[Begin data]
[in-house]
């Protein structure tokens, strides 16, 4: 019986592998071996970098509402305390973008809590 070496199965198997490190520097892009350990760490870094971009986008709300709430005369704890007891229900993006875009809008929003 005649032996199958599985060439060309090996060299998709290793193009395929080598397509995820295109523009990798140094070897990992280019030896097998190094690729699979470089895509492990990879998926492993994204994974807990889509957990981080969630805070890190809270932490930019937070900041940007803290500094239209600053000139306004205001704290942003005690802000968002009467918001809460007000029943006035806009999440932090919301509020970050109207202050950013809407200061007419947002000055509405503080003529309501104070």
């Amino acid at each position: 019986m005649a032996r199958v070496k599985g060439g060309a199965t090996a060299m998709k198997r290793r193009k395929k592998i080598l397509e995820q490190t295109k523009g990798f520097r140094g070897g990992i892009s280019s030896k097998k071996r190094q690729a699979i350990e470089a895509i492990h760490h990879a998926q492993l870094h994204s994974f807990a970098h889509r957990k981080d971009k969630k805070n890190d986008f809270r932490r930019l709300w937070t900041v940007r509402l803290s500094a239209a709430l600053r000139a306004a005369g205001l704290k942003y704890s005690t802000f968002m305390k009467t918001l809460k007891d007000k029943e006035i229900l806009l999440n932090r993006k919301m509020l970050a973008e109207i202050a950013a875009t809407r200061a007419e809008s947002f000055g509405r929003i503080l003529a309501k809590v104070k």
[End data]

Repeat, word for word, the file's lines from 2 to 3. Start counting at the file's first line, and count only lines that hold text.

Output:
């Protein structure tokens, strides 16, 4: 019986592998071996970098509402305390973008809590 070496199965198997490190520097892009350990760490870094971009986008709300709430005369704890007891229900993006875009809008929003 005649032996199958599985060439060309090996060299998709290793193009395929080598397509995820295109523009990798140094070897990992280019030896097998190094690729699979470089895509492990990879998926492993994204994974807990889509957990981080969630805070890190809270932490930019937070900041940007803290500094239209600053000139306004205001704290942003005690802000968002009467918001809460007000029943006035806009999440932090919301509020970050109207202050950013809407200061007419947002000055509405503080003529309501104070």
């Amino acid at each position: 019986m005649a032996r199958v070496k599985g060439g060309a199965t090996a060299m998709k198997r290793r193009k395929k592998i080598l397509e995820q490190t295109k523009g990798f520097r140094g070897g990992i892009s280019s030896k097998k071996r190094q690729a699979i350990e470089a895509i492990h760490h990879a998926q492993l870094h994204s994974f807990a970098h889509r957990k981080d971009k969630k805070n890190d986008f809270r932490r930019l709300w937070t900041v940007r509402l803290s500094a239209a709430l600053r000139a306004a005369g205001l704290k942003y704890s005690t802000f968002m305390k009467t918001l809460k007891d007000k029943e006035i229900l806009l999440n932090r993006k919301m509020l970050a973008e109207i202050a950013a875009t809407r200061a007419e809008s947002f000055g509405r929003i503080l003529a309501k809590v104070k």